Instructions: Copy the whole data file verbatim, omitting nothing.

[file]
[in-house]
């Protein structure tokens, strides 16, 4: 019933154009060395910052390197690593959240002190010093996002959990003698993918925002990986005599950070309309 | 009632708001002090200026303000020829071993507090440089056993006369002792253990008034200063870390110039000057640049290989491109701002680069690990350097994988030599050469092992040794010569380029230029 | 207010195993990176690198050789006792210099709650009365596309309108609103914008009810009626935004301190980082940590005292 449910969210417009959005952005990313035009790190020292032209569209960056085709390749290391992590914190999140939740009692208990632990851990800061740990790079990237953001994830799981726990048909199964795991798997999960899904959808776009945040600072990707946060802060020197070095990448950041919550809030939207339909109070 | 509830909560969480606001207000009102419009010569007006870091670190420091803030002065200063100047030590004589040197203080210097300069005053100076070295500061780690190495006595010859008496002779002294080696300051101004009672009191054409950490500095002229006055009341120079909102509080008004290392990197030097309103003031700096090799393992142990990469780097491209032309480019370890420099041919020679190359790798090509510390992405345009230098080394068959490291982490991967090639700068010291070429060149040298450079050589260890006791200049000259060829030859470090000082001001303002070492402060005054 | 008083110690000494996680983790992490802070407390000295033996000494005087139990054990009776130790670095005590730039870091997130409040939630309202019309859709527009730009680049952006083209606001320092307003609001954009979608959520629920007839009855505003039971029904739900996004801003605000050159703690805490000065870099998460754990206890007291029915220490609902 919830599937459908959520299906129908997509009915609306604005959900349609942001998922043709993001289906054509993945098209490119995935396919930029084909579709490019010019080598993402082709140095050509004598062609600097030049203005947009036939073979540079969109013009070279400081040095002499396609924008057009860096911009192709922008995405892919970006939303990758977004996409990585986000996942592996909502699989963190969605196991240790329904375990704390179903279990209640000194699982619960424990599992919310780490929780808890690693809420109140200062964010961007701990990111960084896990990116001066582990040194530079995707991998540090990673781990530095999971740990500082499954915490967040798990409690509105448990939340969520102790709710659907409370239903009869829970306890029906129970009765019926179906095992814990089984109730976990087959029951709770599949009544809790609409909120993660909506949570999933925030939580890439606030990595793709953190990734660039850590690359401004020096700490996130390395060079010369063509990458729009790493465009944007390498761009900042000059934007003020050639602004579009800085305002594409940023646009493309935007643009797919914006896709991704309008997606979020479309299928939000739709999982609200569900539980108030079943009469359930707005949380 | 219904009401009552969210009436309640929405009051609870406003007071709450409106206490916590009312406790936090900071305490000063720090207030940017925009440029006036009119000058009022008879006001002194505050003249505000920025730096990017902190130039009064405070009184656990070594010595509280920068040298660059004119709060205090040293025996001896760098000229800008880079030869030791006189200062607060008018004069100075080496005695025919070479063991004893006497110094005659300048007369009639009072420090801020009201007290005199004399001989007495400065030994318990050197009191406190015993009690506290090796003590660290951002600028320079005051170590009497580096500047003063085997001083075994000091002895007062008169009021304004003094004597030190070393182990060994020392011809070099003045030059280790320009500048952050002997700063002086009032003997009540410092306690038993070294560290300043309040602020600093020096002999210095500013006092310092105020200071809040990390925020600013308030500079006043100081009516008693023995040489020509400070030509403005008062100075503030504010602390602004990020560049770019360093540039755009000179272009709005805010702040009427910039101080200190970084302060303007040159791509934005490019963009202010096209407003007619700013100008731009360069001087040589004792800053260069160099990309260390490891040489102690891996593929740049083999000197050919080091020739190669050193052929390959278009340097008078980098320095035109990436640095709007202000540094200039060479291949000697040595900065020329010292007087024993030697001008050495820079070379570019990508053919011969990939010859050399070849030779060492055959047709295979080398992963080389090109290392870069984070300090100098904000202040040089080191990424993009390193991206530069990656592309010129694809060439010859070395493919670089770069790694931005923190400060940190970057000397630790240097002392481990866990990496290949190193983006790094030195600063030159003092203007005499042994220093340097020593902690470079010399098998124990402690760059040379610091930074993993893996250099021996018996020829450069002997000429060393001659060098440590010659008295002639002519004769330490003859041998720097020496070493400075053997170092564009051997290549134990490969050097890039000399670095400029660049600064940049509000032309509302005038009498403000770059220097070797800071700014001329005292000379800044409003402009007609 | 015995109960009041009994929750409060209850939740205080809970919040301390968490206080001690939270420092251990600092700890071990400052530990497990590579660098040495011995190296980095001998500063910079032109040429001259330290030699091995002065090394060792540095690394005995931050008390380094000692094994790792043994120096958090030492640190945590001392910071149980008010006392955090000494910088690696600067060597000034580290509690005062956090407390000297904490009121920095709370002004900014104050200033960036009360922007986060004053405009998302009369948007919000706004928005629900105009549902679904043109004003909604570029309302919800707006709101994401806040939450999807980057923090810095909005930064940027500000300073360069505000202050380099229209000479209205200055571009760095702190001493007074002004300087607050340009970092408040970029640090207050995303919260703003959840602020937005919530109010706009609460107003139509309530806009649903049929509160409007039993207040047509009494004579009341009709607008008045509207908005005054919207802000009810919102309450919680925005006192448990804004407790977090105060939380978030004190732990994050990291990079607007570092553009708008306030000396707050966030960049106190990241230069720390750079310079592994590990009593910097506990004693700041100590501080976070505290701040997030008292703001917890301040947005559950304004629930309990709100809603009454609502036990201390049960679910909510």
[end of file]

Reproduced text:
[in-house]
């Protein structure tokens, strides 16, 4: 019933154009060395910052390197690593959240002190010093996002959990003698993918925002990986005599950070309309 | 009632708001002090200026303000020829071993507090440089056993006369002792253990008034200063870390110039000057640049290989491109701002680069690990350097994988030599050469092992040794010569380029230029 | 207010195993990176690198050789006792210099709650009365596309309108609103914008009810009626935004301190980082940590005292 449910969210417009959005952005990313035009790190020292032209569209960056085709390749290391992590914190999140939740009692208990632990851990800061740990790079990237953001994830799981726990048909199964795991798997999960899904959808776009945040600072990707946060802060020197070095990448950041919550809030939207339909109070 | 509830909560969480606001207000009102419009010569007006870091670190420091803030002065200063100047030590004589040197203080210097300069005053100076070295500061780690190495006595010859008496002779002294080696300051101004009672009191054409950490500095002229006055009341120079909102509080008004290392990197030097309103003031700096090799393992142990990469780097491209032309480019370890420099041919020679190359790798090509510390992405345009230098080394068959490291982490991967090639700068010291070429060149040298450079050589260890006791200049000259060829030859470090000082001001303002070492402060005054 | 008083110690000494996680983790992490802070407390000295033996000494005087139990054990009776130790670095005590730039870091997130409040939630309202019309859709527009730009680049952006083209606001320092307003609001954009979608959520629920007839009855505003039971029904739900996004801003605000050159703690805490000065870099998460754990206890007291029915220490609902 919830599937459908959520299906129908997509009915609306604005959900349609942001998922043709993001289906054509993945098209490119995935396919930029084909579709490019010019080598993402082709140095050509004598062609600097030049203005947009036939073979540079969109013009070279400081040095002499396609924008057009860096911009192709922008995405892919970006939303990758977004996409990585986000996942592996909502699989963190969605196991240790329904375990704390179903279990209640000194699982619960424990599992919310780490929780808890690693809420109140200062964010961007701990990111960084896990990116001066582990040194530079995707991998540090990673781990530095999971740990500082499954915490967040798990409690509105448990939340969520102790709710659907409370239903009869829970306890029906129970009765019926179906095992814990089984109730976990087959029951709770599949009544809790609409909120993660909506949570999933925030939580890439606030990595793709953190990734660039850590690359401004020096700490996130390395060079010369063509990458729009790493465009944007390498761009900042000059934007003020050639602004579009800085305002594409940023646009493309935007643009797919914006896709991704309008997606979020479309299928939000739709999982609200569900539980108030079943009469359930707005949380 | 219904009401009552969210009436309640929405009051609870406003007071709450409106206490916590009312406790936090900071305490000063720090207030940017925009440029006036009119000058009022008879006001002194505050003249505000920025730096990017902190130039009064405070009184656990070594010595509280920068040298660059004119709060205090040293025996001896760098000229800008880079030869030791006189200062607060008018004069100075080496005695025919070479063991004893006497110094005659300048007369009639009072420090801020009201007290005199004399001989007495400065030994318990050197009191406190015993009690506290090796003590660290951002600028320079005051170590009497580096500047003063085997001083075994000091002895007062008169009021304004003094004597030190070393182990060994020392011809070099003045030059280790320009500048952050002997700063002086009032003997009540410092306690038993070294560290300043309040602020600093020096002999210095500013006092310092105020200071809040990390925020600013308030500079006043100081009516008693023995040489020509400070030509403005008062100075503030504010602390602004990020560049770019360093540039755009000179272009709005805010702040009427910039101080200190970084302060303007040159791509934005490019963009202010096209407003007619700013100008731009360069001087040589004792800053260069160099990309260390490891040489102690891996593929740049083999000197050919080091020739190669050193052929390959278009340097008078980098320095035109990436640095709007202000540094200039060479291949000697040595900065020329010292007087024993030697001008050495820079070379570019990508053919011969990939010859050399070849030779060492055959047709295979080398992963080389090109290392870069984070300090100098904000202040040089080191990424993009390193991206530069990656592309010129694809060439010859070395493919670089770069790694931005923190400060940190970057000397630790240097002392481990866990990496290949190193983006790094030195600063030159003092203007005499042994220093340097020593902690470079010399098998124990402690760059040379610091930074993993893996250099021996018996020829450069002997000429060393001659060098440590010659008295002639002519004769330490003859041998720097020496070493400075053997170092564009051997290549134990490969050097890039000399670095400029660049600064940049509000032309509302005038009498403000770059220097070797800071700014001329005292000379800044409003402009007609 | 015995109960009041009994929750409060209850939740205080809970919040301390968490206080001690939270420092251990600092700890071990400052530990497990590579660098040495011995190296980095001998500063910079032109040429001259330290030699091995002065090394060792540095690394005995931050008390380094000692094994790792043994120096958090030492640190945590001392910071149980008010006392955090000494910088690696600067060597000034580290509690005062956090407390000297904490009121920095709370002004900014104050200033960036009360922007986060004053405009998302009369948007919000706004928005629900105009549902679904043109004003909604570029309302919800707006709101994401806040939450999807980057923090810095909005930064940027500000300073360069505000202050380099229209000479209205200055571009760095702190001493007074002004300087607050340009970092408040970029640090207050995303919260703003959840602020937005919530109010706009609460107003139509309530806009649903049929509160409007039993207040047509009494004579009341009709607008008045509207908005005054919207802000009810919102309450919680925005006192448990804004407790977090105060939380978030004190732990994050990291990079607007570092553009708008306030000396707050966030960049106190990241230069720390750079310079592994590990009593910097506990004693700041100590501080976070505290701040997030008292703001917890301040947005559950304004629930309990709100809603009454609502036990201390049960679910909510």